Victor arrived in the foyer to see his driver seated, casually waiting for him. The man was an imp and the look on his face told him that he was ready for the danger of this situation. Had it been anyone else, Victor might have hesitated to put his life in such reckless hands but he knew this man was nothing if not prompt in his methods and he was connected well enough to make sure that this would have a prayer of succeeding. His driver stood upon his arrival but Victor shook his head and motioned for him to relax.
“Come now, such formality is no concern to me, my good sir,” he said. His driver laughed jovially. “It’s the least I can do for agreeing to this foolish endeavor. My biggest regret is that we must ride with the swine responsible.”
“Best to have him close,” the driver shrugged, settling back in his seat. “A weasel can do more damage in the field than in captivity.”
“This is a wise observation,” Victor sighed. “Perhaps one I might have taken into account sooner but alas, here we are. I will be forced to be civil from the moment that door opens, my good man. This will be a difficult show to perform.”
“I shall endeavor to keep my contempt at bay, sir,” the driver nodded. Victor laughed.
“Only if you must but should you come up with a barb worthy of saying, please don’t hold back on my account,” Victor replied, making his way to the door.
He walked with as much confidence as he could with his cane, preparing to make the best of this horrid situation. Upon opening the front door, he saw that his associate was walking up, his hat in his hands and the look of defeat on his face. Victor wondered what had happened to him that someone he utterly loathed could muster pity in him. Still, this was not the time for pity. Not for him and not for the men they were about to face down. They would have none and Victor already knew they should offer them nothing in that way so it was time to dash this where it stood. Mr. Gray stood before him, barely able to meet his eye.
“Humbling circumstances to have come to this house,” he said, his voice sounded broken.
“Place your hat upon your head before you enter, Mr. Greyson,” Victor sighed, using his real name. The man looked at him, startled. “If you are to enter, that means that you are willing to see this plan through. We cannot walk into that den ready to be defeated already or we are dead men. If you are ready to walk upright, then place your hat upon your head and become the Mr. Gray that I know and hate.”
The statement seemed to shock his associate back into form. He straightened his back and though he clearly still lacked confidence, he placed his hat on his head and finally met Victor’s eye.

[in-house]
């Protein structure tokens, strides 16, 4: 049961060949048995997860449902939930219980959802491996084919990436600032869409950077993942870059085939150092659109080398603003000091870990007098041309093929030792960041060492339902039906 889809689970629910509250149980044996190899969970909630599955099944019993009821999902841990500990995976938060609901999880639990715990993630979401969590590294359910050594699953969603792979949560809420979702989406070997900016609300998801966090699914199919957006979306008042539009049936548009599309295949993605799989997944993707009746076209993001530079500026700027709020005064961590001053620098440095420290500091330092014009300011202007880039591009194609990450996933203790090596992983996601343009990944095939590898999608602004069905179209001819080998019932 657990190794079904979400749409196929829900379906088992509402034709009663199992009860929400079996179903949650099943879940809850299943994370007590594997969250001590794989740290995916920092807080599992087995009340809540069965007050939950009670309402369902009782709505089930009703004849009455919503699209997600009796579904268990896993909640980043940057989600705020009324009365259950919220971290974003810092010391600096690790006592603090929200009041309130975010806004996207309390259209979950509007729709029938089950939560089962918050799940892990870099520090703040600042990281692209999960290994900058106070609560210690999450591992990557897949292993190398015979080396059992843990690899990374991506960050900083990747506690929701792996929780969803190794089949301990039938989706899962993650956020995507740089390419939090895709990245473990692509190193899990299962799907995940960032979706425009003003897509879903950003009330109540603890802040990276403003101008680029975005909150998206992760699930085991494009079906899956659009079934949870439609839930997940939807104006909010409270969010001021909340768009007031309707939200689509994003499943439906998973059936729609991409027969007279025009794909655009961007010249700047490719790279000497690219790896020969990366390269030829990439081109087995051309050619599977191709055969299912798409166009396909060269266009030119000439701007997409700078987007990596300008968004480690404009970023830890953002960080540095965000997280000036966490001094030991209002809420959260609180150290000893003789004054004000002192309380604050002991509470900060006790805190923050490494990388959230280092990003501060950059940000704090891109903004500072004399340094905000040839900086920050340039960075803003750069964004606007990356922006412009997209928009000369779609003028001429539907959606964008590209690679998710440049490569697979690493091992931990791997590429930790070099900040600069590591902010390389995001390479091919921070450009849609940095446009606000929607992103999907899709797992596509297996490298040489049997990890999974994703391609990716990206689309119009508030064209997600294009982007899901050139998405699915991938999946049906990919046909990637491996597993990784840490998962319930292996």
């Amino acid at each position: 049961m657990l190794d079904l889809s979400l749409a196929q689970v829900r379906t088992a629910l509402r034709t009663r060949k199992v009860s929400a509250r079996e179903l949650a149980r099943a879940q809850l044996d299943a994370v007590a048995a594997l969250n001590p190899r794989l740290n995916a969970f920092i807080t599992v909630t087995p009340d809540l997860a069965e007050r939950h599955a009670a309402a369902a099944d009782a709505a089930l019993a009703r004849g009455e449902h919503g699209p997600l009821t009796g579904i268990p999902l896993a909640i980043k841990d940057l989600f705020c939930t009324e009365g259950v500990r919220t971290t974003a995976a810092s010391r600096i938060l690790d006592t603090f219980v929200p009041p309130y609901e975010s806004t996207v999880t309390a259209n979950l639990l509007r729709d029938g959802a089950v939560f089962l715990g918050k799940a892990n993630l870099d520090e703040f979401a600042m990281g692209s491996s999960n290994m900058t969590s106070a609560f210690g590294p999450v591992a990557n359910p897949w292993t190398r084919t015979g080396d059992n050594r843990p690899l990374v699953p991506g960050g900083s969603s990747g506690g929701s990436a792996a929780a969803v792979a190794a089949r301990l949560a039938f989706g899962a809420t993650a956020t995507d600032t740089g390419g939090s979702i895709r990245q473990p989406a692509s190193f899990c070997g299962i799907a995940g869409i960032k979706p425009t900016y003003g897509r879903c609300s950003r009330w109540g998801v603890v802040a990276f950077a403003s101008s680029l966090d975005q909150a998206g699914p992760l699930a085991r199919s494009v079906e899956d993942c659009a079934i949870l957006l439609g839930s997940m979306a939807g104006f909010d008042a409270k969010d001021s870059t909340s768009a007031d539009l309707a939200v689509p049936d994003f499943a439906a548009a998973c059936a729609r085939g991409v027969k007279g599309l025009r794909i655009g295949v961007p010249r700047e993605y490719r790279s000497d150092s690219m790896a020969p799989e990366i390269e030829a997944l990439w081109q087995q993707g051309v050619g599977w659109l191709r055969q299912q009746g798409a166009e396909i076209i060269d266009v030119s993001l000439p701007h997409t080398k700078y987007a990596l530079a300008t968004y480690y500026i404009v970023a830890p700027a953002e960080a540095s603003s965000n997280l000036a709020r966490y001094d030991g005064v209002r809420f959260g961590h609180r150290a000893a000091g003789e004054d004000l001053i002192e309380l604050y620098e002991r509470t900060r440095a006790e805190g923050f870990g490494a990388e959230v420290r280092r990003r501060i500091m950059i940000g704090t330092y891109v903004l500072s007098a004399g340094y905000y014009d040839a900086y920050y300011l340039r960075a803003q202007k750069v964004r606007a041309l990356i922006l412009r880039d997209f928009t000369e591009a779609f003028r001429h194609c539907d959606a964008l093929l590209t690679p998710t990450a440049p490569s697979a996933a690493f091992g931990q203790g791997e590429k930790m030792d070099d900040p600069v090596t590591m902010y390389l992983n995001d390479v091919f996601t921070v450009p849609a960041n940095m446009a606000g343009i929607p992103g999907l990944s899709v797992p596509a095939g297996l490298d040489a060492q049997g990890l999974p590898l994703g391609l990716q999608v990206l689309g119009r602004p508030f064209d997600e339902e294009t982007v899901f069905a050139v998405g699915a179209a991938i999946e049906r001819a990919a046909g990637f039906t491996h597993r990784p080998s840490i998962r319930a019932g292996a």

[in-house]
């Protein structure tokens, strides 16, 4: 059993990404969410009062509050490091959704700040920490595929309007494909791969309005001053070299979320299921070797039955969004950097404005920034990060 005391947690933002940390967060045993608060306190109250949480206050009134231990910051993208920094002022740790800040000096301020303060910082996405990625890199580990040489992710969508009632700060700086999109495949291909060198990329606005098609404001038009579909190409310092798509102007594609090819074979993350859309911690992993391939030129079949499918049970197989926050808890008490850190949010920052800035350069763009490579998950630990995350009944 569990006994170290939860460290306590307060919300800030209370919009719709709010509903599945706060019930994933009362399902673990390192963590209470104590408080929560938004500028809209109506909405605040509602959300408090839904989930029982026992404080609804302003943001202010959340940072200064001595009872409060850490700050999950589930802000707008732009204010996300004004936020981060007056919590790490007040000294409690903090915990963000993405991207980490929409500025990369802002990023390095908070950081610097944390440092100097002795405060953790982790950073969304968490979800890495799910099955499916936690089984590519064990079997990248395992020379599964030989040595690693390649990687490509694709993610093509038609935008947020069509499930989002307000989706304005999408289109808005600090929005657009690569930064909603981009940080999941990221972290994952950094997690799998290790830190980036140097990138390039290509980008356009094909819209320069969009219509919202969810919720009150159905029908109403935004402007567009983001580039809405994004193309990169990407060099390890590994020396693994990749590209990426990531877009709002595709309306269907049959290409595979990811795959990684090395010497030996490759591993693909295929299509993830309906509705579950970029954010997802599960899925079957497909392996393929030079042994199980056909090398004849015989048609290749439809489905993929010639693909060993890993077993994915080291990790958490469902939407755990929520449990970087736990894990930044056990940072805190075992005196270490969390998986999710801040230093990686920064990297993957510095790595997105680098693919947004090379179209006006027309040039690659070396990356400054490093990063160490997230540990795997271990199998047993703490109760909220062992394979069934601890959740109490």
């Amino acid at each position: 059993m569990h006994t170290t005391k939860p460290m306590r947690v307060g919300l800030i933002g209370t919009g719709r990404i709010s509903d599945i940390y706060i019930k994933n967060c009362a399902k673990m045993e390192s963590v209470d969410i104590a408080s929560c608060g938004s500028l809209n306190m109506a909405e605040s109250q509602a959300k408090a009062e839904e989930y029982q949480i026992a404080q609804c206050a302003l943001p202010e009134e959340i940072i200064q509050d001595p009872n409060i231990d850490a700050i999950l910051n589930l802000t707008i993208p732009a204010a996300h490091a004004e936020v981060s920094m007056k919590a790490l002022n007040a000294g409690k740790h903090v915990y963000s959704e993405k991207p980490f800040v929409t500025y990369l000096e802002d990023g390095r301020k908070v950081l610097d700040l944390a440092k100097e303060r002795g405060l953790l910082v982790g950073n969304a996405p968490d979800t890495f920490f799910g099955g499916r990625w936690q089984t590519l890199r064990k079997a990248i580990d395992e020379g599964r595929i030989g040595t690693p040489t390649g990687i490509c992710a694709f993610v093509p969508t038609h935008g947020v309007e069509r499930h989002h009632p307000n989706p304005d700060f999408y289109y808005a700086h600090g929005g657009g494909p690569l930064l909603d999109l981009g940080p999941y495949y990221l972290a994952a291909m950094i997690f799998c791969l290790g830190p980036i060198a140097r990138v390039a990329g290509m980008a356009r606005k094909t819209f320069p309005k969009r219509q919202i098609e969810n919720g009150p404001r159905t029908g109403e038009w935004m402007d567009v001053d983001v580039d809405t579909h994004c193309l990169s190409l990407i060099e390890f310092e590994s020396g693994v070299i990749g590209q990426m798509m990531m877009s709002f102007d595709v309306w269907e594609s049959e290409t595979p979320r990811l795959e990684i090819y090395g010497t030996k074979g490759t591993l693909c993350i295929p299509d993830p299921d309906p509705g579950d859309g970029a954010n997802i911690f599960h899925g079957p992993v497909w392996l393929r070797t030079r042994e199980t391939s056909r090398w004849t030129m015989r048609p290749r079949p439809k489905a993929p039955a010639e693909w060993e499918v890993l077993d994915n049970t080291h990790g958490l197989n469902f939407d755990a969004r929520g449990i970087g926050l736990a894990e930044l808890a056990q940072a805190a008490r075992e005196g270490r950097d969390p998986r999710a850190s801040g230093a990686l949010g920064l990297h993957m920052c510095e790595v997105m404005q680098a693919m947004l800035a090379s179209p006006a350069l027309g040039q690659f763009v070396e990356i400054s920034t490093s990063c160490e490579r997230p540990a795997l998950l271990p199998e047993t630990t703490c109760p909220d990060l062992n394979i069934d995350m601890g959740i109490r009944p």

“I have seen to it that Kent has the letter,” he said, sounding more like himself. “I don’t see what good it will do us now.”
“Perhaps more good than you know,” Victor said. “Come in and let us get set up. The fiend has lost more playing cards than he is aware of and if this plays out, we can come back and drink to our incredible luck. If not, then perhaps you’ll get the honor of planning my funeral as you’ve always hoped to do.”
“You’ve such a way of making the most of every situation, Mr. White,” Mr. Gray grumbled as he walked in the door.
“Victor,” he said, sharply as he turned to face his associate. Mr. Gray was shocked into standing still as Victor looked him in the eye. “When we enter that house that we may well die in, I will be only known by that name. My driver is aware that I am using an alias but does not know what it is. This house knows nothing of that name and will never be burdened by it. I have given much to ensure this to be the case and I will not have anything come to ruin it. If I am to meet my end today, the secrets that we have fostered will be buried with me. This house only knows the name Victor Fevrier and that is the memory I intend to keep here.”
Mr. Gray nodded stiffly but did not motion to move with him as he turned. Victor looked at him and saw only his associate shaking his head.
“You’ve become a different man,” he sighed. Mr. Gray turned and looked out the windows to the front drive. “There is something deeply changed in you. Something I dread to even say but seeing as this may well be the last time, we might as well be honest about such things. Perhaps I should have been when we began this foolish run but how could I then? When I met you, you were little more than a spoiled child but your ability to generate wealth was something I had never seen before. I hated you from the first but I know talent when I see it, even if it meant putting up with your self pity and your dour personality. You were a boy still in love with your suffering that you shared with no one but left the pall of its shadow on everything around you. It was insufferable but the profits were too good to pass up. Too good to ignore for a man who had been plotting his revenge on that wicked family for nearly a decade.”
“Are we out of secrets then, Mr. Gray?” Victor said coldly but Gray just laughed mirthlessly in response. “Has this been worth the risk to everyone involved?”